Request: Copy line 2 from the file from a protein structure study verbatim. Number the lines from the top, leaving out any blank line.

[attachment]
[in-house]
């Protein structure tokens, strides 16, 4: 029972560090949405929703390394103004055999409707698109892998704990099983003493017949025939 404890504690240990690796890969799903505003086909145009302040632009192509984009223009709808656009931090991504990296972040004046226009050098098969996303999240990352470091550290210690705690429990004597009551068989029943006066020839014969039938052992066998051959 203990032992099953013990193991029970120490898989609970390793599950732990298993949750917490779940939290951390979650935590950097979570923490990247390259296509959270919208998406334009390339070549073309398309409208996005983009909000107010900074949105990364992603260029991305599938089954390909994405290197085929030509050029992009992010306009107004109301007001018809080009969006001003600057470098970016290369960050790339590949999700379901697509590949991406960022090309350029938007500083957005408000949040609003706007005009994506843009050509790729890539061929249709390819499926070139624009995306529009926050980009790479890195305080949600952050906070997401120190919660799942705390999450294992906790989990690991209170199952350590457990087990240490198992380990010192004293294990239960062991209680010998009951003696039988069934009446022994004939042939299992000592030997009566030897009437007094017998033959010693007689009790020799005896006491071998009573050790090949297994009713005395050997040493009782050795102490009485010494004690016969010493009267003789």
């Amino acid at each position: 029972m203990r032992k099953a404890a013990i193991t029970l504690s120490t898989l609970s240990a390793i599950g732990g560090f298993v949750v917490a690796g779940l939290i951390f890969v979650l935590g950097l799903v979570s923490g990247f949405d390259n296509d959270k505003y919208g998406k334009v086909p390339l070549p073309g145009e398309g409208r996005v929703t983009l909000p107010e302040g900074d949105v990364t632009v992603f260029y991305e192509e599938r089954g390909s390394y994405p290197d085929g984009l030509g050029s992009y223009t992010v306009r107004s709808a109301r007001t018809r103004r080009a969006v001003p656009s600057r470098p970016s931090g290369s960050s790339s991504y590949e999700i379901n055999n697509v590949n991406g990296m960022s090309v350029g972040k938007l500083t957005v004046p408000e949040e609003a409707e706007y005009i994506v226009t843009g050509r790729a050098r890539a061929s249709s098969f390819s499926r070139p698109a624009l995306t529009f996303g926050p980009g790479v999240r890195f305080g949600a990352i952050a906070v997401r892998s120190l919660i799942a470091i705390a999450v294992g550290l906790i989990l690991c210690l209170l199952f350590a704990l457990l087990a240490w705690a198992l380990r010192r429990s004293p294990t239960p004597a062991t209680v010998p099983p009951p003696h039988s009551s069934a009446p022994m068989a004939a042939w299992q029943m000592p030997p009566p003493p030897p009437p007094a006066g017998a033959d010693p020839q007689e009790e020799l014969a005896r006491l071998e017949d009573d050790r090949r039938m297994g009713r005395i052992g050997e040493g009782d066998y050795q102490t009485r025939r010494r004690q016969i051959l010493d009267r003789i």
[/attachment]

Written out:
């Protein structure tokens, strides 16, 4: 029972560090949405929703390394103004055999409707698109892998704990099983003493017949025939 404890504690240990690796890969799903505003086909145009302040632009192509984009223009709808656009931090991504990296972040004046226009050098098969996303999240990352470091550290210690705690429990004597009551068989029943006066020839014969039938052992066998051959 203990032992099953013990193991029970120490898989609970390793599950732990298993949750917490779940939290951390979650935590950097979570923490990247390259296509959270919208998406334009390339070549073309398309409208996005983009909000107010900074949105990364992603260029991305599938089954390909994405290197085929030509050029992009992010306009107004109301007001018809080009969006001003600057470098970016290369960050790339590949999700379901697509590949991406960022090309350029938007500083957005408000949040609003706007005009994506843009050509790729890539061929249709390819499926070139624009995306529009926050980009790479890195305080949600952050906070997401120190919660799942705390999450294992906790989990690991209170199952350590457990087990240490198992380990010192004293294990239960062991209680010998009951003696039988069934009446022994004939042939299992000592030997009566030897009437007094017998033959010693007689009790020799005896006491071998009573050790090949297994009713005395050997040493009782050795102490009485010494004690016969010493009267003789």